How To Get Your Kids Into Vegetable Gardening
Hello fellow Earthlings and welcome to our fourth and final installment on
cool season vegetable garden planting. In this discussion children are the
primary topic. We will be talking about ways to make the garden a happy
family project as well as an incredible instrument for teaching your kids
the amazing ways that nature works. So let's take a walk in the garden and
bring the kids along.
Over the years, I have heard a thousand stories of how particular gardeners
got started and why gardening is the most popular hobby in this country for
both men and women. Most of these testimonials begin with mom, dad, or
grandparents that were avid gardeners who shared their passion. Some grew
up on farms or had family members involved in farming (like me). No matter
how many of these stories I hear, I am thrilled to share these tales of
inspiration. The one common thread is that when these gardeners were
children, someone they looked up to or loved shared the gifts of nature
with them. It makes no difference whether these people grow vegetables,
flowers, exotic plants, or cactus. They all share a keen desire to learn
and understand how plants grow and have a deep appreciation for their
relationship with nature.
In the past three discussions we have concentrated on cool season vegetable
gardening. This type of gardening is one of the easiest ways a parent can
get their children interested in nature and out from in front of the bloody
television set. Children are naturally inquisitive and keeping them
interested in the garden is simple once you really share it with them.
will ask the most incredible questions about soil, plants, sunlight, water,
and their favorite "Why questions". It helps to know some of these things
in order for you to keep them interested. In my book Natural Gardening A-Z
(shameless plug) many brief and easy to understand responses to these
questions are provided for you so you can share your amazing knowledge with
Children will happily participate in any project they can share with their
parents. The key to keeping them interested is to have special garden
projects that are theirs. It is always best to give them the projects in
the garden that are faster and more interesting to a developing sense of
self-awareness. One of my favorite vegetable garden plants to share with
kids is a radish. These plants go from seed to table in less than one
month. Lettuce is also a fast growing plant that will keep them interested.
It is important for them to experience plant growth in a time they
understand. These plants grow very fast and each time your child sees them
they will be different in ways that are not too subtle. It is also a good
idea to share their insights when they attempt to explain their increasing
understanding of how they feel this whole plant growth thing works. Listen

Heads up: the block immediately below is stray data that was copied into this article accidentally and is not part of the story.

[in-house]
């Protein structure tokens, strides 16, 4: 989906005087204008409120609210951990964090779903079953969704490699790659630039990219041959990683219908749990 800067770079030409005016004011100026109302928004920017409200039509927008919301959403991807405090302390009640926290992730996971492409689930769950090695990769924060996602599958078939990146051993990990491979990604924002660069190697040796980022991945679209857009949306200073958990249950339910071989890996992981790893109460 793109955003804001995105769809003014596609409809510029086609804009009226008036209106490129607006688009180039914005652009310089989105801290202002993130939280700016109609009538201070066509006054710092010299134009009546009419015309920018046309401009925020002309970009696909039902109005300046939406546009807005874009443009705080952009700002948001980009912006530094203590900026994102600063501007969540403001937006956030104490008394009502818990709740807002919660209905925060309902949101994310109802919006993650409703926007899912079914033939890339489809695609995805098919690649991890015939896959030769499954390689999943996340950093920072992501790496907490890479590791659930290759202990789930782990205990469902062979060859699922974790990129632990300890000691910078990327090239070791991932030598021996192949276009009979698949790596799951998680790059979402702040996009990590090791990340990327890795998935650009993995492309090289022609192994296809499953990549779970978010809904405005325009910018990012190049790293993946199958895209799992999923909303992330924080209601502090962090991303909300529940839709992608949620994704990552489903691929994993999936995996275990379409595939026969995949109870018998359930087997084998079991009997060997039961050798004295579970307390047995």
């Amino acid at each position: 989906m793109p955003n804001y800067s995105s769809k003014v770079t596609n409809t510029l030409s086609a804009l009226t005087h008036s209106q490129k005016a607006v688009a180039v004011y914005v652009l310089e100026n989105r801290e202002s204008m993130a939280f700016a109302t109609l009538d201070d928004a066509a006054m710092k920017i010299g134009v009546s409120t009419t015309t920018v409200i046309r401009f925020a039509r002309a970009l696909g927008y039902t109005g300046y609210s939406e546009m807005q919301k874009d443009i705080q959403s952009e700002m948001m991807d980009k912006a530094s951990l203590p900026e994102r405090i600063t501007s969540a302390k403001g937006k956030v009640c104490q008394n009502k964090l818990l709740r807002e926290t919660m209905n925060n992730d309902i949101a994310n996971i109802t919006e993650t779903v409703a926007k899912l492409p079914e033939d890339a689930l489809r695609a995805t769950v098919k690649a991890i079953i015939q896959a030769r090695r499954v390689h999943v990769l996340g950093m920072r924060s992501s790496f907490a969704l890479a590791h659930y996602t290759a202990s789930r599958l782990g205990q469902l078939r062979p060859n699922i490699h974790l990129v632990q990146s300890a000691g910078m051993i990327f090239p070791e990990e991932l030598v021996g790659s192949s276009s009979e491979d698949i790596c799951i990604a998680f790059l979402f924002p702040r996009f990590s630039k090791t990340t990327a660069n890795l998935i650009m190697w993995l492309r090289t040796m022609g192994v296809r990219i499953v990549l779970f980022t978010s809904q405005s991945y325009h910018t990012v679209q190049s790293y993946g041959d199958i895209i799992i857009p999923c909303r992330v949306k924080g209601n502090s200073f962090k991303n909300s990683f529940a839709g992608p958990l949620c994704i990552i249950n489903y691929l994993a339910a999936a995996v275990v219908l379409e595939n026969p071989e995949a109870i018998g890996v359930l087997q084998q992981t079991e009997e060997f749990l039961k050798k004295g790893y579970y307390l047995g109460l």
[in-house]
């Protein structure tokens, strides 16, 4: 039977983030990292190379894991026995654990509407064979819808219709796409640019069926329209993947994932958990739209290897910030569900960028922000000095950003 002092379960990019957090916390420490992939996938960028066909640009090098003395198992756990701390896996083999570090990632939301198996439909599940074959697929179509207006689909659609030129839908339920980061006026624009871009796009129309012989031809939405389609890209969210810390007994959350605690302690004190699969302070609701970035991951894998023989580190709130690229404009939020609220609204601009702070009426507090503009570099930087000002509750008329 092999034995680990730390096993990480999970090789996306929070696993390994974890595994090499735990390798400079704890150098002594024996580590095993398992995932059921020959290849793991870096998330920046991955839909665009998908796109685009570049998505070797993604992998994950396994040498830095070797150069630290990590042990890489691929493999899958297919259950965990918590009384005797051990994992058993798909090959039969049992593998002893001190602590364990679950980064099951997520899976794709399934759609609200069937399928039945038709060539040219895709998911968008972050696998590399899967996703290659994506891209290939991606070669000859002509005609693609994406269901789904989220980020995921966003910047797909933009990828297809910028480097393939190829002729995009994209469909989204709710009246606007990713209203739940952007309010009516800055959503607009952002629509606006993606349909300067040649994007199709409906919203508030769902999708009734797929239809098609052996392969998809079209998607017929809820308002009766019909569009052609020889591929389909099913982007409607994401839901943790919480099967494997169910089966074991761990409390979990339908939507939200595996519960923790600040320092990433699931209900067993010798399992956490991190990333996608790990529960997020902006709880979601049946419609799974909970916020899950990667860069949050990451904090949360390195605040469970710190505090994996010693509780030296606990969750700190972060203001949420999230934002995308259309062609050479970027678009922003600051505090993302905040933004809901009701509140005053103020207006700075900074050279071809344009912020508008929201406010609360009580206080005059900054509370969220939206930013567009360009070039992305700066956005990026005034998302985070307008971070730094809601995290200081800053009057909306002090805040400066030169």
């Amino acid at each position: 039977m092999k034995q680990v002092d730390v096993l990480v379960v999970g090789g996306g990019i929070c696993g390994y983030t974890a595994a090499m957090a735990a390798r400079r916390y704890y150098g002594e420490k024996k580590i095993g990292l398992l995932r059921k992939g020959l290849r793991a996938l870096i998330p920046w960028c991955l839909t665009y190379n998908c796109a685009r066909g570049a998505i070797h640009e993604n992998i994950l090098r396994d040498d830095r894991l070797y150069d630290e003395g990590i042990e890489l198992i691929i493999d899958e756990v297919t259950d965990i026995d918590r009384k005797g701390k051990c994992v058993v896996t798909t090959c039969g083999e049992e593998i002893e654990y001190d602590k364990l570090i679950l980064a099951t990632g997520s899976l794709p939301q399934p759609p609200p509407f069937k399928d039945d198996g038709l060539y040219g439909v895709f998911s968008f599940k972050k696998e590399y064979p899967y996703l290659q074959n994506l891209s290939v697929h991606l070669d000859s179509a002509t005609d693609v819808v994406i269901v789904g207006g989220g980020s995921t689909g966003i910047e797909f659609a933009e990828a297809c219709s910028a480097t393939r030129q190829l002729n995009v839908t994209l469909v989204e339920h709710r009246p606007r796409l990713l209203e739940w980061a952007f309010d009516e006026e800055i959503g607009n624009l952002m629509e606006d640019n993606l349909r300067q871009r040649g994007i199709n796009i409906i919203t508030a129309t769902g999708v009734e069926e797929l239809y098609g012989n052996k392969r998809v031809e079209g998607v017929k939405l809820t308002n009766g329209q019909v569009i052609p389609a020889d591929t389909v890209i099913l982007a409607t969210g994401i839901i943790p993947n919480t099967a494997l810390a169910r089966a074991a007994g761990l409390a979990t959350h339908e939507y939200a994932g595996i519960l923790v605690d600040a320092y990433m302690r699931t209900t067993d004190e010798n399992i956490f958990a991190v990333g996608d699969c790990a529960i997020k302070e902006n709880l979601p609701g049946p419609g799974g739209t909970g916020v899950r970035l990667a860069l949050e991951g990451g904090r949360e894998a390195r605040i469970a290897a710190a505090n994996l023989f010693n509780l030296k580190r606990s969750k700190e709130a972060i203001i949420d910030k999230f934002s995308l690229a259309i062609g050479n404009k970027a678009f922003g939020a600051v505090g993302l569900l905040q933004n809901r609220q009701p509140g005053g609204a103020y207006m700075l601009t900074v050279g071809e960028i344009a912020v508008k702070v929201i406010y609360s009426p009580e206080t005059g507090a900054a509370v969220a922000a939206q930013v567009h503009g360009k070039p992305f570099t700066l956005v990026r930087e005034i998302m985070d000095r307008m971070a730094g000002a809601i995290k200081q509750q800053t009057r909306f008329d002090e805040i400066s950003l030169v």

to them, you may learn something. To quote Mr. Art Linkletter "Kids say the
darndest things". No fancy psychological ploys are necessary, your children
will naturally share with you what they perceive to be true about how the
garden is doing. They may be right on!
Other plants that really interest children are ones that climb or vine.
Pole beans and peas are very intriguing to kids because they grow very
fast, have interesting flowers, and can be trained onto a number of
structures that can actually provide your kids with "forts". Tipis are a
favorite structure to train these plants onto. These tipis provide the
plants with excellent support while they give your kids a very cool place
to hid and play. It is a good idea to put a couple of these tipis around
the garden to give them places to do make the believe stuff that makes
childhood so great. Make a big one if you have room in the garden so you
can get inside one with them on occasion. Play a little hide and go seek
with mom or dad to keep them interested in spending time in the garden.
These times in the garden will be something they remember as family time
and will seek out opportunities to have more of them.
My favorite way to share in the garden is something that can only be done
in a naturally tended organic plot. I love to have a small pail of water
with me while I am in the vegetable garden. When certain plants are ready
to harvest, I like to rinse them right there in the garden and munch away.
This is one thing that gardening really does well. It gets your kids
interested in eating their veggies. Don't go overboard here, let the kids
come to you for the sharing. They may even bring you some to eat. Eat them
eagerly but don't try to force them to eat any. If they see you munching
away paying no attention to them, their natural curiosity will want to see
what is so damn tasty. Then you've got them hooked. This kind of bond
cannot be share in a garden where pesticides and chemical fertilizers are
used because the produce from these gardens need to be washed, scrubbed,
and have pesticide residues washed off of them with soap and water. Watch
your kids, soon they will be eating snow peas right off of the plant, it's
Next time we will be discussing community gardens for children that are
sponsored by cities, private donation, botanical gardens, or schools. See
you in the Garden!
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